Next time we come here, I want to explore the Sea Islands - where highly prized Sea Island Cotton was grown, and where many of the freed slaves settled, maintaining their Gullah culture and language. There is a whole other aspect of the Civil War story involving Union promises to the freedmen and women, bitterness between the former owners and former slaves. We saw a few houses that had been bought for taxes owing by men who had once lived there as slaves. Robert Smalls bought one property and then gradually bought other small houses and had them moved onto the property for the use of his fellow freedmen.
There were some great stories about this man, who ended up sitting in the US Congress for at least two terms. While still a slave, he was sent to Charleston to earn money and send it back to his owner. One of his jobs was on a tender servicing the Confederate Naval vessels in Charleston Harbour. On one night when the Confederate officers failed to return to the ship after a party, he seized the opportunity. He spread the word to his fellow blacks to round up their families and join him on the "Planter"- the vessel he commandeered. Smalls dressed in the Captain's working clothes, adopted his manner of walking, and stuck his corn cob pipe in his mouth. Since it was dark, they all appeared as silhouettes, and what little attention they gathered from those ashore was complimentary - "My, that crew is working long hours." They fooled the sentries, escaped in this daring move with the vessel to the southern Union headquarters in Beaufort, where he handed it over.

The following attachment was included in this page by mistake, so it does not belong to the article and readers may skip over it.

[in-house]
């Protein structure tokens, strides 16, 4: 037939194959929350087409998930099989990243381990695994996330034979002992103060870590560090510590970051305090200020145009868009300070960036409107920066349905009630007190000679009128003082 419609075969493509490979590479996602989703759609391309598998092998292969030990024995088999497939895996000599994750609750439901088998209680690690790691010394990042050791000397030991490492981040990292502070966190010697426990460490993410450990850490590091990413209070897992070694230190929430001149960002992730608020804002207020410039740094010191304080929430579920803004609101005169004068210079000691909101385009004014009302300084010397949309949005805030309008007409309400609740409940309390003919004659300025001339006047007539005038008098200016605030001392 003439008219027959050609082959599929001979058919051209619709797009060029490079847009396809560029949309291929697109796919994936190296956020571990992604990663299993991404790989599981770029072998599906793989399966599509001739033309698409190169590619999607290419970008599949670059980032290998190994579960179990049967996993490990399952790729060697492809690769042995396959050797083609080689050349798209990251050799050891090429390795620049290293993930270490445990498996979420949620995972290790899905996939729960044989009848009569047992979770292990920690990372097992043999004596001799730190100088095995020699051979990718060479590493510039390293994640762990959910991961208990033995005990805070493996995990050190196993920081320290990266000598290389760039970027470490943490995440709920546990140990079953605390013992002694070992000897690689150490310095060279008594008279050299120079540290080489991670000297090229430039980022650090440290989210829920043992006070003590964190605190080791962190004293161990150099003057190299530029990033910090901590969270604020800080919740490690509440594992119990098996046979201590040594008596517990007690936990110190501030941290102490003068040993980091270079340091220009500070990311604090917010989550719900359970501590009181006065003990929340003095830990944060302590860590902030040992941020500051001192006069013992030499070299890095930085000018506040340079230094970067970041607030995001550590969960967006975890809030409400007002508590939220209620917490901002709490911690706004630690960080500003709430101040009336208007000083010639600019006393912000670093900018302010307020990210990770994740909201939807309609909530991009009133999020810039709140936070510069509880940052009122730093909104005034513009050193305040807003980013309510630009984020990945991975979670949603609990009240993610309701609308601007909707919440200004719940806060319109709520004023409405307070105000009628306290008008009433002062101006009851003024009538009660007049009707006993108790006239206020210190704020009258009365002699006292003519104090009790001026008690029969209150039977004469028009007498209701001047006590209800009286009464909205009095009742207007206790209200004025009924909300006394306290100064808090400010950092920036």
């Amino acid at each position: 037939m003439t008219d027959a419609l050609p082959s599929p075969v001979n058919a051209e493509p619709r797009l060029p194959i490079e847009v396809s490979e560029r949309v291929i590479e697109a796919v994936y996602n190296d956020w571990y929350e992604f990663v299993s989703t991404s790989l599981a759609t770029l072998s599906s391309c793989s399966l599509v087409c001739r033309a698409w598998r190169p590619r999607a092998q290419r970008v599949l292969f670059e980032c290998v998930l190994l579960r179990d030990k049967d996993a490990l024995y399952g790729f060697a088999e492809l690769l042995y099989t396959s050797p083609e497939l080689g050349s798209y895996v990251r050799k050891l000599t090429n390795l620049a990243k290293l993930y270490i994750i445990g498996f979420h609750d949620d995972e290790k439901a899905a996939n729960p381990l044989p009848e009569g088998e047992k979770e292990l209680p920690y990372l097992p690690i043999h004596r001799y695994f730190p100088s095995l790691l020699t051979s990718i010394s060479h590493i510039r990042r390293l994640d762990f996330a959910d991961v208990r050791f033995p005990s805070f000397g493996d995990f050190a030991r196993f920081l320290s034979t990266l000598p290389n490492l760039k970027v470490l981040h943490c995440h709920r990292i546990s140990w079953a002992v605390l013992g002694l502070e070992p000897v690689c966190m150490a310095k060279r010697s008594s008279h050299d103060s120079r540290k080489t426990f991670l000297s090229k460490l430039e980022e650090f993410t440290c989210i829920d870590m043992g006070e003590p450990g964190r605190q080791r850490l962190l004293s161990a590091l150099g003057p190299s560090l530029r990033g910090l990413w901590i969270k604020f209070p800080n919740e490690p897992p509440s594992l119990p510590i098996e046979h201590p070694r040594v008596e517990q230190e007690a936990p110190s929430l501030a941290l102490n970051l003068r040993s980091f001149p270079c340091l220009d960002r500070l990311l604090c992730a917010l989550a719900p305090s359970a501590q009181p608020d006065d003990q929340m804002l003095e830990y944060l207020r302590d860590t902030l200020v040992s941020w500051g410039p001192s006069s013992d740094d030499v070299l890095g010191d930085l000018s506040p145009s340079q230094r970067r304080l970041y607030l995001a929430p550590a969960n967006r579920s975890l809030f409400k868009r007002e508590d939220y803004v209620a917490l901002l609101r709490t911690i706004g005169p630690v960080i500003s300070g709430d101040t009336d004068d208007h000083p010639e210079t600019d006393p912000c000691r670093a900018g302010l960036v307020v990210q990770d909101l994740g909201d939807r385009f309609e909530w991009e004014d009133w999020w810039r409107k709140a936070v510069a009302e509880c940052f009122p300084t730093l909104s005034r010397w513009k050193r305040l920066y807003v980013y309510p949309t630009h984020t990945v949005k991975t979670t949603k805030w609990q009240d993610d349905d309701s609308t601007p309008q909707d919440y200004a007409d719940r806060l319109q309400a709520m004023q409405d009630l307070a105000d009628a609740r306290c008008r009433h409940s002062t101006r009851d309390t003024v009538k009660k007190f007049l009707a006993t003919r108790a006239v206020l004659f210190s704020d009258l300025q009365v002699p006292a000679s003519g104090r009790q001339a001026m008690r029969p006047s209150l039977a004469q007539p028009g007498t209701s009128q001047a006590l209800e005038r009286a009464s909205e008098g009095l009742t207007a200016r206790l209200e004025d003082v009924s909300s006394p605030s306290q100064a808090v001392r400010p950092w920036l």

This town has hosted a fair share of movie stars too, as the Big Chill, The Great Santini, Prince of Tides, and Forrest Gump were all partly filmed here. Many of the houses were used as sets and many others were rented to the stars. Carolyn had a very funny Barbara Streisand story. Barbara wanted a house with a swimming pool - and got it. She was annoyed that the fighter jets from nearby US Marine airbase kept doing exercises over the town, disturbing her peace. She called the commander and demanded that the exercises be stopped. She didn't get that. Instead the intensity picked up. Apparently Carolyn used to just point out the house Streisand had rented until one day, a tour member said, "Don't you know the rest of the story?" He was the commander who took the call and made the decision to increase the flights. Another star story involved Tom Hanks who was in his limo on the way to Lady's Island for a run when he encountered a wedding party. He consented to have his picture taken (in T-shirt and running shorts) with all the wedding party and said if they wished to send him the pictures later, he would autograph and return them. Such a contrast.
We learned that Spanish Moss was the cause of the first recall of automobiles. It was used as the stuffing in the seats of Henry Ford's cars. Somebody missed the fact that the moss is full of chiggers (red bugs) and caused some discomfort among the sitters.
We ate crispy fried shrimp at Nippy's, the Beaufort version of fast food - where the seafood was light and tasty and the beer was cold. We strolled along the lovely wide waterfront walkway and sat on the big swings to watch the ships pass. We met Lou and Jane of Ripple Effect - a boat we had seen several times in anchorages (you'll hear more about them in Savannah) and saw a fellow wearing a Rideau Waterway t-shirt.
We had planned to leave there in the early afternoon, but we were having such a nice time that we stayed another night at anchor and left at crack of dawn on Wednesday for a one day run to Isle of Hope - the marina we had booked into for our visit to Savannah, Georgia.